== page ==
Fighting sex trafficking is everyone’s job | Opinion

“If you see something, say something” is a popular catchphrase used by law enforcement officials to encourage all of us to be on the lookout for suspicious activity, primarily in the context of terrorism.

But we are all expected as part of our civic duty to step up and notify the appropriate authorities when we become aware of other situations, such as domestic violence, child endangerment — or even a dog left alone in a hot car. As the recent criminal investigation into the Orchids of Asia Day Spa in Jupiter, Florida, remind us, we need to add human sex trafficking to that list.

Sex trafficking is an activity that is at once invisible and right in front of our eyes. In hindsight, there were clues that the spa was operating a sex shop, but nobody — including the neighboring business owners and their regular customers — saw the signs. That’s because traffickers go to great lengths to conceal their activities, using cash instead of credit cards or electronic banking, moving their operations around and changing their travel and transportation routines.

But there are often subtle clues and data trails that law enforcement can follow to detect and disrupt trafficking networks. Large cash transactions in retail stores in a specified area, petty thefts (particularly of feminine hygiene products, soap and toothpaste, as traffickers tend not to provide such items for their victims) and sexually suggestive ads on social media — all can be analyzed to help detect networks.

These red flags and clues are there if we look hard enough. But are we looking? There are a number of misconceptions about human trafficking that must be dispelled if we are to recognize the problem in front of us:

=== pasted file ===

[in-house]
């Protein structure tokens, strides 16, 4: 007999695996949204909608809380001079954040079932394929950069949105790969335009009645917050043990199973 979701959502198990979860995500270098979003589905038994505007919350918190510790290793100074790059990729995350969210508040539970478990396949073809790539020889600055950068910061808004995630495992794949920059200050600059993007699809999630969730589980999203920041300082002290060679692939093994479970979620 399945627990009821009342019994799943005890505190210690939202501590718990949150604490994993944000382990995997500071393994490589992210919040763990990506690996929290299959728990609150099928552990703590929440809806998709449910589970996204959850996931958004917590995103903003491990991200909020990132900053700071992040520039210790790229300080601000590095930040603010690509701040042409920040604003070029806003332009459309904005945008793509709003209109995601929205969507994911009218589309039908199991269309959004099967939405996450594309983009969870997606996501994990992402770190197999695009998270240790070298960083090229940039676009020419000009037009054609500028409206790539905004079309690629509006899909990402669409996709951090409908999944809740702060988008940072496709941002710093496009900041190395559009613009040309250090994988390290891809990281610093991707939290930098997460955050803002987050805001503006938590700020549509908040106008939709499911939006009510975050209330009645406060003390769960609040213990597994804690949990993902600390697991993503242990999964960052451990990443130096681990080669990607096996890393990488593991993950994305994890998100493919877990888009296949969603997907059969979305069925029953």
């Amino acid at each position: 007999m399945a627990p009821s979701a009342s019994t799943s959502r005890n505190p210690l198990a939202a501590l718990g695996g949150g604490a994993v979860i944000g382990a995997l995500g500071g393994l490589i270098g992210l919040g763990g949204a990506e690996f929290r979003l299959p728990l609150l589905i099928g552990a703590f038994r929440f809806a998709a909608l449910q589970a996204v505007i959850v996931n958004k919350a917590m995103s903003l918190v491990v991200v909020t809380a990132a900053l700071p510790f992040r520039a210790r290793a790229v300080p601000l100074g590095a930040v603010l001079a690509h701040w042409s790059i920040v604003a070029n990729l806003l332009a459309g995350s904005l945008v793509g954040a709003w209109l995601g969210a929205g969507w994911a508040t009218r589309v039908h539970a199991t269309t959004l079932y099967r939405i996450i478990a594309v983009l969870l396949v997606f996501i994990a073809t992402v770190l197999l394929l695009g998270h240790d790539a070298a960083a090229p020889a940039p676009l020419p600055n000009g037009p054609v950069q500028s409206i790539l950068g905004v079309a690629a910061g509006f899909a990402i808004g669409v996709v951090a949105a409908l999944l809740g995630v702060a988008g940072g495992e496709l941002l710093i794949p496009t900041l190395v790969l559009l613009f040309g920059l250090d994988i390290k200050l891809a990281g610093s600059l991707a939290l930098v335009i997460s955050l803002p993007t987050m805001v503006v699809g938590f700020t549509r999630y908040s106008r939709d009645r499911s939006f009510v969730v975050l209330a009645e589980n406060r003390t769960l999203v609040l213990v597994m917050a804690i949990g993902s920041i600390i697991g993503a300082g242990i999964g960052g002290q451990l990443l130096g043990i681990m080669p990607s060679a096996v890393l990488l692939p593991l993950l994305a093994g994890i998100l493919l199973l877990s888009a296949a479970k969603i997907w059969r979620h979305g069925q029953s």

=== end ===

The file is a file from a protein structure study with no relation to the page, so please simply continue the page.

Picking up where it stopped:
1. This can’t still be going on in 2019: Yes, it can, and it is. An estimated 25 million men, women and children are victims of human trafficking globally. According to a U.N. report, 54 percent of victims were trafficked for the purpose of sexual exploitation.

2. These are small operations: Forced labor and sexual exploitation generate an estimated $150 billion in illegal profits a year, which makes it the second-largest source of profit for organized crime groups, behind only drug trafficking. One estimate puts sex-trafficking profits alone at $99 billion a year.

3. This is consensual sex, and the workers are getting paid: Human trafficking preys on vulnerable people — such as runaways or immigrants. It relies on fraudulent recruitment practices, such as the promise of legitimate employment or a better life, then turns into sexual slavery through coercion, deception or force. The women at the Orchids of Asia Day Spa had no access to transportation and were periodically moved from location to location. They had their passports taken away. Police said the women were lured here with the promise of jobs as housekeepers or restaurant staff.

4. This might be prevalent in other countries, but is rare here: Sex trafficking happens everywhere. Human trafficking victims in the United States number in the hundreds of thousands, and the U.S. Department of Defense has called it the fastest growing crime in the world.

5. Sex workers in the United States typically are foreigners: Not necessarily. According to one report on juveniles involved in sex trafficking, 83 percent of confirmed sex trafficking incidents involved U.S. citizens.

In my research into the use of data analytics to disrupt and dismantle sex-trafficking networks, I find it useful to think about sex trafficking as a business, subject to the rules of supply and demand.

In terms of supply, awareness campaigns can play a key role in keeping potential victims from falling prey to traffickers. Since poverty and lack of employment opportunities are key drivers, evidence suggests that empowerment-oriented interventions such as education, vocational training and skill-building can have an even greater impact.

On the demand side, potential customers need to understand that sex trafficking is a crime against another person: It is immoral, hurtful and unethical. All of us need to keep an eye out for suspicious activity. If you see something, say something. Nothing will change unless everyone takes responsibility.

Renata Konrad, an associate professor at Worcester Polytechnic Institute’s Foisie Business School.